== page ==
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Quick Hits: Invokana and Amputations, Nonprescription Ritalin Side Effects, & a Postmarket Studies Lag

 

By Alanna McCatty

May 18, 2017

Quick Hits: FDA Approves Biologic for Cancers With Genetic Defects, Prescription Drug Prices Soar & More

Patients Taking Invokana Have an Increased Risk of Leg and Foot Amputations
The FDA reports that the type 2 diabetes medicine Invokana (canagliflozin) causes an increased risk of leg and foot amputations. Two large clinical trials showed that leg and foot amputations occurred about twice as often in patients treated with canagliflozin compared to patients treated with placebo. Amputations of the toe and middle of the foot were the most common. Some patients had more than one amputation, some involving both limbs. Based on the clinical trial findings, the FDA is now requiring the most prominent Boxed Warning to be added to canagliflozin drug labels. Via FDA. Posted May 16, 2017.

Nonprescription use of Ritalin linked to adverse side effects, UB study finds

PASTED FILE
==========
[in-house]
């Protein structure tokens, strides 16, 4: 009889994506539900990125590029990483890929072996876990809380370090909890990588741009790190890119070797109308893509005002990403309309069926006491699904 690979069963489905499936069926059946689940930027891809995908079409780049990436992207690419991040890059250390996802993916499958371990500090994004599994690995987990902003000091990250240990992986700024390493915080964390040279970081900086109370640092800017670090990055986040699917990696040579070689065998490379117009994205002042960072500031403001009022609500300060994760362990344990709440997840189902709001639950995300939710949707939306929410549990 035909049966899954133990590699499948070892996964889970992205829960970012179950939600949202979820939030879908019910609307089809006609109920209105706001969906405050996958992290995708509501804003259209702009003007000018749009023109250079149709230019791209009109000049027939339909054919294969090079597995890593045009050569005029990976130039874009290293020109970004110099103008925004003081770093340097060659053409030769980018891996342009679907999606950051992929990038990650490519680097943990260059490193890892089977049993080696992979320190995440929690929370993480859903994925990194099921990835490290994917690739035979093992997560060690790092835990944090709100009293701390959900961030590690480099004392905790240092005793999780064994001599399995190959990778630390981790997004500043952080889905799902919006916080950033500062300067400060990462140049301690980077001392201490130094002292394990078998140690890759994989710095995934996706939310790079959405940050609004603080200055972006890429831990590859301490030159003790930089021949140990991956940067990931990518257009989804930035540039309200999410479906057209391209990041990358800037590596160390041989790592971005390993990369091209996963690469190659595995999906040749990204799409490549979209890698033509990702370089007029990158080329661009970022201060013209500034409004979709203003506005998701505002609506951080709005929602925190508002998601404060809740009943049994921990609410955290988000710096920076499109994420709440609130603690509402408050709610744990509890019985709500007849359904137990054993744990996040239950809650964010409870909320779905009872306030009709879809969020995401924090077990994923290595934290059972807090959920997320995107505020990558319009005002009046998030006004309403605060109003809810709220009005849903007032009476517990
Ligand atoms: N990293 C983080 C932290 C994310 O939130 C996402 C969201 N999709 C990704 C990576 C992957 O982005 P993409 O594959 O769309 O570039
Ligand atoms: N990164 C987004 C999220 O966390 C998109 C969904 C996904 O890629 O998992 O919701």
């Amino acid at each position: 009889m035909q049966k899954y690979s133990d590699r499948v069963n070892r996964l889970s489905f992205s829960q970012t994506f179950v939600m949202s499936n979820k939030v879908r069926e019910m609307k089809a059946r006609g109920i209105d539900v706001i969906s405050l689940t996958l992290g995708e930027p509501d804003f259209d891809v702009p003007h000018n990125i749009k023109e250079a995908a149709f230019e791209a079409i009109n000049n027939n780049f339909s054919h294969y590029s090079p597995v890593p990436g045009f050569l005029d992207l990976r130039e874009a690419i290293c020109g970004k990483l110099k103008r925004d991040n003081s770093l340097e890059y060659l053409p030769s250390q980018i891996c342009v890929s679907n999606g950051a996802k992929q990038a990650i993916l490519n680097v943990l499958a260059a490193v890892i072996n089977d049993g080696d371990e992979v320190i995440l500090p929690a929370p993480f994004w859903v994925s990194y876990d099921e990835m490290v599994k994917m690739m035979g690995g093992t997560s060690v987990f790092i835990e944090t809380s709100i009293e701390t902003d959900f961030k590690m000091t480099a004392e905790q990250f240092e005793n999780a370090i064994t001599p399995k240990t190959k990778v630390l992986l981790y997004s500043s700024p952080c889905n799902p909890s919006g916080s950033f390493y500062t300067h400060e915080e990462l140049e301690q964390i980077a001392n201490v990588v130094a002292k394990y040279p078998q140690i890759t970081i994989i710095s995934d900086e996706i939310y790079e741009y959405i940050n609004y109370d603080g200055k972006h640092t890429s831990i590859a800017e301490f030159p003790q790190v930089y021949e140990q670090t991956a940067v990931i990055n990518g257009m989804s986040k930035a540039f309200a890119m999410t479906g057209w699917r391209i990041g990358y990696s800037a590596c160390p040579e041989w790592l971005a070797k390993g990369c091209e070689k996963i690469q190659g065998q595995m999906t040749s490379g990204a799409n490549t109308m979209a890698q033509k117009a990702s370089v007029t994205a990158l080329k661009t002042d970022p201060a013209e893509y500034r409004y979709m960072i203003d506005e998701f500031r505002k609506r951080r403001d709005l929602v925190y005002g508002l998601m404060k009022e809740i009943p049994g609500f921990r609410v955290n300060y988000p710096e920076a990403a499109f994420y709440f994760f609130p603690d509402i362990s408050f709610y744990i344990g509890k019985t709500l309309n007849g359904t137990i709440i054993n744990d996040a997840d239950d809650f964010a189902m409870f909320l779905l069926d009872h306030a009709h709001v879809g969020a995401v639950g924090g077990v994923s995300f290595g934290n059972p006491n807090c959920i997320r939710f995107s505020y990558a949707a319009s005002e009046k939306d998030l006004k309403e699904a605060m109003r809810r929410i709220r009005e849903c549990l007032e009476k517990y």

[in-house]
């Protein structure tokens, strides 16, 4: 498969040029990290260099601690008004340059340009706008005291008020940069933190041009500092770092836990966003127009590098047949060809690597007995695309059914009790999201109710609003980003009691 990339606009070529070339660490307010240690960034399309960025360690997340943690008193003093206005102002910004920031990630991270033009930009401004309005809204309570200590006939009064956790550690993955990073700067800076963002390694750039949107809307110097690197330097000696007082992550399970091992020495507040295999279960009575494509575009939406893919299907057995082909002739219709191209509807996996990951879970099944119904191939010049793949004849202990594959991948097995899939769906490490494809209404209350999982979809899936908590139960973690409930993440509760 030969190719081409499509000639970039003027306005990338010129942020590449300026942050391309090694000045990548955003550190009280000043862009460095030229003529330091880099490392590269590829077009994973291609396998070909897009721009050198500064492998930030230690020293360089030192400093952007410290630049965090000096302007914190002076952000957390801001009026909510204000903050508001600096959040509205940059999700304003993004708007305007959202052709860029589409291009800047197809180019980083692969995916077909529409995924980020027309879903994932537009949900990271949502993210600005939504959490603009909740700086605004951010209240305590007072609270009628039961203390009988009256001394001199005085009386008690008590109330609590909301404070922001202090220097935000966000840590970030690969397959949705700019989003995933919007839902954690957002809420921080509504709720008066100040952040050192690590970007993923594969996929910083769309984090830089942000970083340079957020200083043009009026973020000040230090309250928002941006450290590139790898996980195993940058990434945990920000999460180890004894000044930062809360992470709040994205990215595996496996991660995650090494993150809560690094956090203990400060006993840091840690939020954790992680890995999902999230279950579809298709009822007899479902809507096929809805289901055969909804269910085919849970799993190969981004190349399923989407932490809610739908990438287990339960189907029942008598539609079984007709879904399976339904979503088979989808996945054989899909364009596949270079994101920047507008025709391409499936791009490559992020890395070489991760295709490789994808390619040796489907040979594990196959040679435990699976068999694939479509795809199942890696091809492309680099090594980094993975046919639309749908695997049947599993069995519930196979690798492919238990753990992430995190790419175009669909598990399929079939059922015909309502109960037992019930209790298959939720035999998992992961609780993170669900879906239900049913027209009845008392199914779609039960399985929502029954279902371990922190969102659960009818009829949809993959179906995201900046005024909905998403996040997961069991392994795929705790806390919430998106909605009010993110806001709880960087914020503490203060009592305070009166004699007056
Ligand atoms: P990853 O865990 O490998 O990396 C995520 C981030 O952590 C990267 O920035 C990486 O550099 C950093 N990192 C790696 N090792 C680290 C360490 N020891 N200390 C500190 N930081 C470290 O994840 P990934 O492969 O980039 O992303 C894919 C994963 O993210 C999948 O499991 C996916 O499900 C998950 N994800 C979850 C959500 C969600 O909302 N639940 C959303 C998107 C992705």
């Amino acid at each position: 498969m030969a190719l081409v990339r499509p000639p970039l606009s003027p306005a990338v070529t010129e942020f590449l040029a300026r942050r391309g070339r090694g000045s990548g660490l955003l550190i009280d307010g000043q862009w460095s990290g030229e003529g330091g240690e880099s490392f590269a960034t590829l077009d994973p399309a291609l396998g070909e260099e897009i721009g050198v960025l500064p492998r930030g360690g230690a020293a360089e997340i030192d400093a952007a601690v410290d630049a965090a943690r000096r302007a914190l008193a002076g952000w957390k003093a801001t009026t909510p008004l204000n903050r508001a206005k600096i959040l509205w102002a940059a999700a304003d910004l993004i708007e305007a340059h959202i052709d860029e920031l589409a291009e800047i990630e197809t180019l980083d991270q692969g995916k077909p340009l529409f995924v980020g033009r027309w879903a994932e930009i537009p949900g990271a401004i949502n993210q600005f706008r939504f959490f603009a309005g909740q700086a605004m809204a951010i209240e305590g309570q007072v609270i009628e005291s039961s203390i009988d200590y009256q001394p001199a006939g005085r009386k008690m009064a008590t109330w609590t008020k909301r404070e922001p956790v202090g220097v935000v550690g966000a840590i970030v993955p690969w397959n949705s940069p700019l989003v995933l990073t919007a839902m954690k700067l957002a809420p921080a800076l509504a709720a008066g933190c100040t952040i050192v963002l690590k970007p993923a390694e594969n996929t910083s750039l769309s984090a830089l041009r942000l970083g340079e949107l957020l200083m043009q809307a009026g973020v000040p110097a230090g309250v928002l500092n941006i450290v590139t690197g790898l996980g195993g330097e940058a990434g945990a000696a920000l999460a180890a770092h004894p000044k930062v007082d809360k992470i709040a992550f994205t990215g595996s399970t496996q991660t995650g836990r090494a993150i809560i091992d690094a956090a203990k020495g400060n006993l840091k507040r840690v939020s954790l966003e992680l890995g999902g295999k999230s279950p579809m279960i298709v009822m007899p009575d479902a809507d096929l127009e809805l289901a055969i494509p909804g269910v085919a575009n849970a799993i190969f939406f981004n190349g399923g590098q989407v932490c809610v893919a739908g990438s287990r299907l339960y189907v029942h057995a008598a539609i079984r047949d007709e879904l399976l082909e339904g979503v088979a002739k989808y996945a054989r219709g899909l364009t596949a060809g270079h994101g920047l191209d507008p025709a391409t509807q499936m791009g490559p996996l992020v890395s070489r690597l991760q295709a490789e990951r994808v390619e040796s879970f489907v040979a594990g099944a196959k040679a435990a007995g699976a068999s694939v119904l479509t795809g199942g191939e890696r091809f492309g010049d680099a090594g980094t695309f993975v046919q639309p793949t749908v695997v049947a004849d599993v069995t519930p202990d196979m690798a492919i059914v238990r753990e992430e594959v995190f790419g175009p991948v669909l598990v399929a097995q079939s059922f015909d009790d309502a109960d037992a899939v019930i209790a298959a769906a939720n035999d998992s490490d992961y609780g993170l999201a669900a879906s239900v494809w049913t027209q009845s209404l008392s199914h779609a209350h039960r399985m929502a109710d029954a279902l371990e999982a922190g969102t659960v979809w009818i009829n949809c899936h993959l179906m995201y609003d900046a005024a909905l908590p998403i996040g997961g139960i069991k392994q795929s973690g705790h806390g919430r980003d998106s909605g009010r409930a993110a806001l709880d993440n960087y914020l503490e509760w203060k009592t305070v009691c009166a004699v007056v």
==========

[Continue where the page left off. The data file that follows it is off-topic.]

A University of Buffalo study found that the nonprescription use of the stimulant drug Ritalin was linked to unwanted side effects. Researchers examined changes in the brains of rats that received regular doses of Ritalin during what would be equivalent to adolescence in humans, a time of significant brain growth and development. Results found changes in brain chemistry associated with risk-taking behaviors, disruptions in the sleep/wake cycle and problematic weight loss. Via University of Buffalo. Posted May 17, 2017.

Too many postmarketing studies are never published
The FDA requires postmarket studies, including submission of status reports, for certain drugs. FDA researchers queried an internal database to identify all reportable postmarket drug studies classified as having been “fulfilled” by the FDA between 2009 and 2013. As of July 2016, 183 of the 288 postmarket studies (63.5%) meeting inclusion criteria were published in either the scientific literature or on the ClinicalTrials.gov website. More studies were published in journals than in the trial registry. Although there have been calls for more data sharing, publication rates for completed postmarket studies required by FDA remain low. Via JAMA. Posted May 15, 2017.

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Alanna McCatty

Alanna McCatty

Alanna McCatty is a senior Communications major at Pace University. At MedShadow, she reports on new findings and research on the side effects of prescription drugs.
Alanna McCatty

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    Last updated: May 18, 2017